Once again, Blackbirds were seen in all but one garden, and this year so were Robins. In terms of most seen, the top ten were Blackbird, Robin, Dunnock, Wood Pigeon, Blue Tit, House Sparrow, Chaffinch, Great Tit, Goldfinch, Greenfinch, Wren and Long-tailed Tit. In all, some 67 species were seen, including Grey Heron, Tawny Owl, Snipe, Lesser Redpoll and Red-legged Partridge.
One interesting report from overseas, from Richard Staniforth in a snow covered Winnipeg. His list included Dark-eyed Junco, House Finch, Black-capped Chickadee, White-breasted Nuthatch, Downey Woodpecker, Hairy Woodpecker and Blue Jay.
If you would like more detailed results please let me know.
Black Hole Marsh
Work has now started on the Tower Hide at Black Hole Marsh. This is located at the southern end of the Marsh, quite close to the river. It is hoped it will be finished by Easter. The ‘access for all’ path to it is already there, and the hide will be on stilts, with a few steps up to it affording great views of both the lake and the estuary.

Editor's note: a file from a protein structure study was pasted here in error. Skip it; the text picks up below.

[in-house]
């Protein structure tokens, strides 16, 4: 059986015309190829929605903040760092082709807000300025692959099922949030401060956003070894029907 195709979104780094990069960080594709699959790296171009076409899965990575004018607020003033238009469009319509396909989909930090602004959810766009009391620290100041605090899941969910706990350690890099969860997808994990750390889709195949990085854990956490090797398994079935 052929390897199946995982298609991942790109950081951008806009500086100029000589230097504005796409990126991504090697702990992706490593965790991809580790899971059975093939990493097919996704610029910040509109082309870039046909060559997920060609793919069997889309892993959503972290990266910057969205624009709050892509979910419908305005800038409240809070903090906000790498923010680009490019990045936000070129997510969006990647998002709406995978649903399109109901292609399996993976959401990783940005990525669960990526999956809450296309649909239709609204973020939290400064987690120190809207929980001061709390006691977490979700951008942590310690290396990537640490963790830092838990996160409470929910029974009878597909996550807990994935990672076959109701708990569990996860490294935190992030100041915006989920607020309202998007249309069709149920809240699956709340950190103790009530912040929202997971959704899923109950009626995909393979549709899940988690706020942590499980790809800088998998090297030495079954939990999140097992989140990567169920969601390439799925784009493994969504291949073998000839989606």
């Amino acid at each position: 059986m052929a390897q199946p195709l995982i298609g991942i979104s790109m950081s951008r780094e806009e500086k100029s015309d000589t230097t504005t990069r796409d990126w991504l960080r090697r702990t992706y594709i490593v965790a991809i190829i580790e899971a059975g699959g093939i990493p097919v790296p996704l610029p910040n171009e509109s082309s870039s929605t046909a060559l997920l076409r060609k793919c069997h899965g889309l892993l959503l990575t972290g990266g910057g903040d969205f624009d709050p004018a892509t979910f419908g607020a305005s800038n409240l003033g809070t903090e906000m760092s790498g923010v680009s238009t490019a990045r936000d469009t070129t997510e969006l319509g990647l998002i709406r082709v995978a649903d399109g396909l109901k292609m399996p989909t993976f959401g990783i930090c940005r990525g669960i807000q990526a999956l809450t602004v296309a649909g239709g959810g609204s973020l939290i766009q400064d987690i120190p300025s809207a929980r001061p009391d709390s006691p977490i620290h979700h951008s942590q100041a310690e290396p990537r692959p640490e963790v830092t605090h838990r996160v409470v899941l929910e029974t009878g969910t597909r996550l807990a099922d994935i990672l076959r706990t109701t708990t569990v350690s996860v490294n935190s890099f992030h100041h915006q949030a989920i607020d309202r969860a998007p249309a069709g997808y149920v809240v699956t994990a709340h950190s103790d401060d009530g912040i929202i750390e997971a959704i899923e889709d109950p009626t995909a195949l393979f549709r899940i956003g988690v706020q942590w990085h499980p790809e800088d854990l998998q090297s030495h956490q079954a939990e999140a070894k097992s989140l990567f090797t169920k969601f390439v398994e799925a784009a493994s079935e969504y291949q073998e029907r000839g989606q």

This twice-monthly email newsletter is freely available to anyone who would like it, as is a periodic one about the activities of the East Devon Local Group of the Devon Wildlife Trust. Just send me an email with Axe Estuary Birds and/or East Devon DWT in the subject line. Also, for those without a computer, I will send a copy by post if you would like to send me some stamps.
Thanks to those who keep me informed. Please continue to tell me of any unusual, interesting or amusing sightings, and what is about locally, and send any photos you would like to share.
Mike, Jean, and David. (and many others!) firstname.lastname@example.org. tel. 01297 552616 Mobile 0779 1541 744.